The applicant was a national of Ethiopia who claimed to have been forced to join the army there. He claimed asylum in Ireland, contending that he was at risk of persecution on account of having divulged information to an opposition party about a secret cession of certain lands by Ethiopia to Sudan. This culminated in a meeting to determine who bore responsibility for the leak, at which shooting broke out, causing the applicant to flee for his life, after which he made arrangements to leave Ethiopia with an agent, ultimately arriving in the State.
The Refugee Applications Commissioner recommended that he not be declared a refugee, and he appealed unsuccessfully to the Refugee Appeals Tribunal, which did not consider him to be credible, although it accepted that he had been a member of the Ethiopian army. He challenged the Tribunal’s decision by way of judicial review.
The applicant claimed that, even though the Tribunal had not found his account of what had happened to him in Ethiopia to be credible, it should still have considered whether he had a well-founded fear of persecution in Ethiopia on the grounds that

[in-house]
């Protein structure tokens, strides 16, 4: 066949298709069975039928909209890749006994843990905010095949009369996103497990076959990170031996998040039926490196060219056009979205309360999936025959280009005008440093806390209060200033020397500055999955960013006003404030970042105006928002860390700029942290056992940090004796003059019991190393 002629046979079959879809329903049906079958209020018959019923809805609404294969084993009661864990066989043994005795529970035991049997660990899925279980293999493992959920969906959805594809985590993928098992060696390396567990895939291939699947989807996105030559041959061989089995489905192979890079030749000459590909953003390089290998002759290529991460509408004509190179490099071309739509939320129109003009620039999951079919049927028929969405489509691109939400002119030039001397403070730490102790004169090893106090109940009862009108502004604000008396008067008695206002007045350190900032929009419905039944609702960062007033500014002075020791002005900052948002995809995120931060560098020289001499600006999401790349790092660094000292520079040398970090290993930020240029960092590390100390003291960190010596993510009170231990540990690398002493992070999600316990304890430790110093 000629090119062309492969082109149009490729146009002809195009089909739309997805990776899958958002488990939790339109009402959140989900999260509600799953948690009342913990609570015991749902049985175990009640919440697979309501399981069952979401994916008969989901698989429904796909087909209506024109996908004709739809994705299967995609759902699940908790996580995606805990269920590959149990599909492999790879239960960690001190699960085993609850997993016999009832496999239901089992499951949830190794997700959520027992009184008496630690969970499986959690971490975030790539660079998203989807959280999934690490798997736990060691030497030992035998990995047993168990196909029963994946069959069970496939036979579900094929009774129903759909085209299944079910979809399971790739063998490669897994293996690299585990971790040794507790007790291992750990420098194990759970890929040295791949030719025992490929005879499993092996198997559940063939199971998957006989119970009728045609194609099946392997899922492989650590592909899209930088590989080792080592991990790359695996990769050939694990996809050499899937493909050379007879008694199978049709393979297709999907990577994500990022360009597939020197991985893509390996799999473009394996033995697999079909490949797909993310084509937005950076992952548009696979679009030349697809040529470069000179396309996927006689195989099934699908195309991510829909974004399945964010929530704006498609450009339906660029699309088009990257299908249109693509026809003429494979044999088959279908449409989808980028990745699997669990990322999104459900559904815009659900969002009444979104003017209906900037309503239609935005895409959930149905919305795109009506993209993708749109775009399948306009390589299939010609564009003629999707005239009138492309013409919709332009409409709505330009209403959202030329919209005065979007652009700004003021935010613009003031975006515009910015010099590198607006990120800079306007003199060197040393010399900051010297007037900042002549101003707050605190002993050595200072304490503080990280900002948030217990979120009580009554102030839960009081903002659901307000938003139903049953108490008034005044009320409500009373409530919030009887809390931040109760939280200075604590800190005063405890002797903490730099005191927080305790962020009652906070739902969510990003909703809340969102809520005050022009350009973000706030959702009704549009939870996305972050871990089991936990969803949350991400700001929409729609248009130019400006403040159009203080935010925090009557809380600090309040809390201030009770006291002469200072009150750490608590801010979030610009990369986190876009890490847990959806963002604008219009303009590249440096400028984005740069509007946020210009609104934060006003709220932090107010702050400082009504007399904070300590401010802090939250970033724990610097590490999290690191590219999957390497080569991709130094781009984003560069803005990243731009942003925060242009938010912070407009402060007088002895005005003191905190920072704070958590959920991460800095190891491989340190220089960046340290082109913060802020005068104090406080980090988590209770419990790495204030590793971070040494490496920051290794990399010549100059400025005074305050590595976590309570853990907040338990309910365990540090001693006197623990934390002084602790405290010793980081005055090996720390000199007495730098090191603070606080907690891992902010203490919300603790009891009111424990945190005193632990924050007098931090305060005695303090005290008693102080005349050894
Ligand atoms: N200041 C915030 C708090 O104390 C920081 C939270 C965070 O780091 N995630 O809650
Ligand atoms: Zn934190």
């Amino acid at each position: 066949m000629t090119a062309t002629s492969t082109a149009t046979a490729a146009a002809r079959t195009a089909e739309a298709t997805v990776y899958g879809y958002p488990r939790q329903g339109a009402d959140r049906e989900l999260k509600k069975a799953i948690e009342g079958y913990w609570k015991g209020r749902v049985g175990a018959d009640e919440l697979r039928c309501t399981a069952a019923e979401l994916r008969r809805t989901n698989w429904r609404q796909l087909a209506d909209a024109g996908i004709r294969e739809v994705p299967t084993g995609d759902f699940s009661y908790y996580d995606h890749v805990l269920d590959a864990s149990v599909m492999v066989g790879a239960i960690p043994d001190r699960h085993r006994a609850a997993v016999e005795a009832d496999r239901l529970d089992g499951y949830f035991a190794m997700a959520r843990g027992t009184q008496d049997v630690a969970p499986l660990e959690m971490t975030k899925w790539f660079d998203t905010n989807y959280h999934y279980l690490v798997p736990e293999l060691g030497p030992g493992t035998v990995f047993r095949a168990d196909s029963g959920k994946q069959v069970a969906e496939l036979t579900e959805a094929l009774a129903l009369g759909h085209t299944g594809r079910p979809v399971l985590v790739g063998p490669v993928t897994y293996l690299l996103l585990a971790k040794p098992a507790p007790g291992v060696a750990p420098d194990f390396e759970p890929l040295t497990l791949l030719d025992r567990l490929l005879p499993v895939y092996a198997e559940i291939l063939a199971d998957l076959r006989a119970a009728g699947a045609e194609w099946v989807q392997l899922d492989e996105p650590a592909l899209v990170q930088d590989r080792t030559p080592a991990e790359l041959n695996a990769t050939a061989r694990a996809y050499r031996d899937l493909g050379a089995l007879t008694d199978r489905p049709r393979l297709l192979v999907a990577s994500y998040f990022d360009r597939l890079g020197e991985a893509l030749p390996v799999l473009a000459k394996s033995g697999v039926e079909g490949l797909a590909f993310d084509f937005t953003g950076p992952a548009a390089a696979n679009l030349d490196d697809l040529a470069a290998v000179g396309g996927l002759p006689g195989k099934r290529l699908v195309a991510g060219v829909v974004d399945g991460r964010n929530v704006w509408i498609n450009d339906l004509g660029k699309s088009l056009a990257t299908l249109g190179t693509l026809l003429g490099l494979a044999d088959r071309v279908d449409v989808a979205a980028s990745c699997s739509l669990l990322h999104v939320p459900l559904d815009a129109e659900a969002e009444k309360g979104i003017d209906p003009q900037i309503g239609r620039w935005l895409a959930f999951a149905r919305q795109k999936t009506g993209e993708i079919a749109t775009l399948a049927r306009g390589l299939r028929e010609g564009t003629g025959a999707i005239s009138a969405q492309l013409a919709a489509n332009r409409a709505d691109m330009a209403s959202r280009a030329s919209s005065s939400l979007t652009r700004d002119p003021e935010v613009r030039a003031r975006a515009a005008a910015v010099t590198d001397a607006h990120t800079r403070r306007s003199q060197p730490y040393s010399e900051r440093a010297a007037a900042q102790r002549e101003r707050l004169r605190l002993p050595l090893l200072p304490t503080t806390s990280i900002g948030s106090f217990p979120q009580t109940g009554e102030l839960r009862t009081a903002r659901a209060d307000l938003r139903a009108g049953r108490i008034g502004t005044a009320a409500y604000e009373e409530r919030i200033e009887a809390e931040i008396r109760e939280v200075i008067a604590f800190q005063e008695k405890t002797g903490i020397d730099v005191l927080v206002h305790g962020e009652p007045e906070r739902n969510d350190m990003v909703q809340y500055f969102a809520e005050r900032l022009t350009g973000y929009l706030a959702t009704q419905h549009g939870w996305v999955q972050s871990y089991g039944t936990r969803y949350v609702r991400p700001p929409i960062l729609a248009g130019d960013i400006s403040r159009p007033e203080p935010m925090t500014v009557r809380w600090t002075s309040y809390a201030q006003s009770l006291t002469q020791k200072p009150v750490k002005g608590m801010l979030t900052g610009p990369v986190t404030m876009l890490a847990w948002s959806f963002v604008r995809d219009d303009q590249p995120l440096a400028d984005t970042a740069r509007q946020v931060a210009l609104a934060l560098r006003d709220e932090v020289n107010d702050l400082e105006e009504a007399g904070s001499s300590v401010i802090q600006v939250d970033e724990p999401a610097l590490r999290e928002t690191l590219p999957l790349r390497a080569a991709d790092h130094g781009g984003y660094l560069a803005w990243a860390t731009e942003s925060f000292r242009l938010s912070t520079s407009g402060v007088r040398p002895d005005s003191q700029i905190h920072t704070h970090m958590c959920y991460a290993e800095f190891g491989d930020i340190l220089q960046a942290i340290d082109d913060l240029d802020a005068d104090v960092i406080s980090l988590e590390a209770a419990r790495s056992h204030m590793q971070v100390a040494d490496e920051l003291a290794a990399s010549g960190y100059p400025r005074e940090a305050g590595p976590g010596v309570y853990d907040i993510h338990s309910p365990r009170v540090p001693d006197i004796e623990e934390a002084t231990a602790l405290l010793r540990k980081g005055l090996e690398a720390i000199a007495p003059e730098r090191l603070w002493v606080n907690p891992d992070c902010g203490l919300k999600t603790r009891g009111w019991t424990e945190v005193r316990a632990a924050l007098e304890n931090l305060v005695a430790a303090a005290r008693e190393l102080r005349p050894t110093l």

(i) he was a deserter from the army;
(ii) he had sought asylum in Ireland; and
(iii) he had provided confidential information to the opposition political party in Ethiopia about the government having transferred certain lands to Sudan.
The Tribunal argued that it had only gone so far as to hold that he might have been in the army at some stage, and not his account of what had happened whilst he was in it. It contended that country of origin information relied upon by the applicant which reported the imposition of the death sentence on four Ethiopian air force pilots who had sought asylum whilst participating in a training exercise in Israel was a very specific case, and had no bearing on the applicant’s position.
The High Court quashed the Tribunal’s decision. It held that the Tribunal was entitled to reject the applicant’s narrative but that, having held that he was in the army, it should have considered the likely fate of a deserter who might be repatriated to Ethiopia. It noted that the evidence before the Tribunal in that regard concerned four air force pilots who deserted and sought asylum in Israel, and who were sentenced to death in absentia. The court held that the Tribunal should have considered what fate the applicant would likely meet if repatriated as a deserter from the army, as a whistleblower in relation to the land allocation, and as a failed asylum seeker. It having failed to do so, its decision was in error and was quashed.
The High Court quashed the Tribunal’s decision.